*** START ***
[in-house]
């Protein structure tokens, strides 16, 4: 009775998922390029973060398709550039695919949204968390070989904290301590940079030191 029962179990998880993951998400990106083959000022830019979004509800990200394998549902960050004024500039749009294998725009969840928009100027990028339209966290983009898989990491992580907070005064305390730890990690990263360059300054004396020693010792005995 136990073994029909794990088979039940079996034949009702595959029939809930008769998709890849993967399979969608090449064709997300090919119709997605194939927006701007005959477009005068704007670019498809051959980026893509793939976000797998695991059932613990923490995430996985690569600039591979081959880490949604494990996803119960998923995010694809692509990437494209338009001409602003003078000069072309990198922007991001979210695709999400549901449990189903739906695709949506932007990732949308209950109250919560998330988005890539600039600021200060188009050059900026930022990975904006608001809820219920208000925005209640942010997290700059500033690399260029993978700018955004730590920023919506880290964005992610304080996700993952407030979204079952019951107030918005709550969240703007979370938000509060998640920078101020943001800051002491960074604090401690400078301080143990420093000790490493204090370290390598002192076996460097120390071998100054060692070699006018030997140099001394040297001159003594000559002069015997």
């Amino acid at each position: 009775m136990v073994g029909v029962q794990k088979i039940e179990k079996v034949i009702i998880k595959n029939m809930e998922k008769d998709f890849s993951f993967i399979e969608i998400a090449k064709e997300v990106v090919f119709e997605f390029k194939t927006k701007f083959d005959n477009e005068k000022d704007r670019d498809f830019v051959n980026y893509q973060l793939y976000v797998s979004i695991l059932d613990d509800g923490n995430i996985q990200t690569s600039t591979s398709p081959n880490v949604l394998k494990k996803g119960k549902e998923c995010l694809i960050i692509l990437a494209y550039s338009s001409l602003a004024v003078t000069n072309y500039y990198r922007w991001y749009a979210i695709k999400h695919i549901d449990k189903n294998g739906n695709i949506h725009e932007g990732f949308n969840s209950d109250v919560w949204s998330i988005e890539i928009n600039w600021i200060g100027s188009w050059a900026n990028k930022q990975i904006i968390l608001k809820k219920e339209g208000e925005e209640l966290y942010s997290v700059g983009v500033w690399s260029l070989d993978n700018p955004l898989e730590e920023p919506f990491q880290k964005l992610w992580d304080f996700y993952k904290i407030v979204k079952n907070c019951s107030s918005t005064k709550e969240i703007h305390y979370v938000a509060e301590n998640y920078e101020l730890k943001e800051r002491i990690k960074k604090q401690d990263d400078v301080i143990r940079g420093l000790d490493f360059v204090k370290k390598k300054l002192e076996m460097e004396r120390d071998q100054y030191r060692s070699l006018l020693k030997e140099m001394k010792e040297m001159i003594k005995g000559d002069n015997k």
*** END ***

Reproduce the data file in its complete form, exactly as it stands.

[in-house]
């Protein structure tokens, strides 16, 4: 009775998922390029973060398709550039695919949204968390070989904290301590940079030191 029962179990998880993951998400990106083959000022830019979004509800990200394998549902960050004024500039749009294998725009969840928009100027990028339209966290983009898989990491992580907070005064305390730890990690990263360059300054004396020693010792005995 136990073994029909794990088979039940079996034949009702595959029939809930008769998709890849993967399979969608090449064709997300090919119709997605194939927006701007005959477009005068704007670019498809051959980026893509793939976000797998695991059932613990923490995430996985690569600039591979081959880490949604494990996803119960998923995010694809692509990437494209338009001409602003003078000069072309990198922007991001979210695709999400549901449990189903739906695709949506932007990732949308209950109250919560998330988005890539600039600021200060188009050059900026930022990975904006608001809820219920208000925005209640942010997290700059500033690399260029993978700018955004730590920023919506880290964005992610304080996700993952407030979204079952019951107030918005709550969240703007979370938000509060998640920078101020943001800051002491960074604090401690400078301080143990420093000790490493204090370290390598002192076996460097120390071998100054060692070699006018030997140099001394040297001159003594000559002069015997």
């Amino acid at each position: 009775m136990v073994g029909v029962q794990k088979i039940e179990k079996v034949i009702i998880k595959n029939m809930e998922k008769d998709f890849s993951f993967i399979e969608i998400a090449k064709e997300v990106v090919f119709e997605f390029k194939t927006k701007f083959d005959n477009e005068k000022d704007r670019d498809f830019v051959n980026y893509q973060l793939y976000v797998s979004i695991l059932d613990d509800g923490n995430i996985q990200t690569s600039t591979s398709p081959n880490v949604l394998k494990k996803g119960k549902e998923c995010l694809i960050i692509l990437a494209y550039s338009s001409l602003a004024v003078t000069n072309y500039y990198r922007w991001y749009a979210i695709k999400h695919i549901d449990k189903n294998g739906n695709i949506h725009e932007g990732f949308n969840s209950d109250v919560w949204s998330i988005e890539i928009n600039w600021i200060g100027s188009w050059a900026n990028k930022q990975i904006i968390l608001k809820k219920e339209g208000e925005e209640l966290y942010s997290v700059g983009v500033w690399s260029l070989d993978n700018p955004l898989e730590e920023p919506f990491q880290k964005l992610w992580d304080f996700y993952k904290i407030v979204k079952n907070c019951s107030s918005t005064k709550e969240i703007h305390y979370v938000a509060e301590n998640y920078e101020l730890k943001e800051r002491i990690k960074k604090q401690d990263d400078v301080i143990r940079g420093l000790d490493f360059v204090k370290k390598k300054l002192e076996m460097e004396r120390d071998q100054y030191r060692s070699l006018l020693k030997e140099m001394k010792e040297m001159i003594k005995g000559d002069n015997k």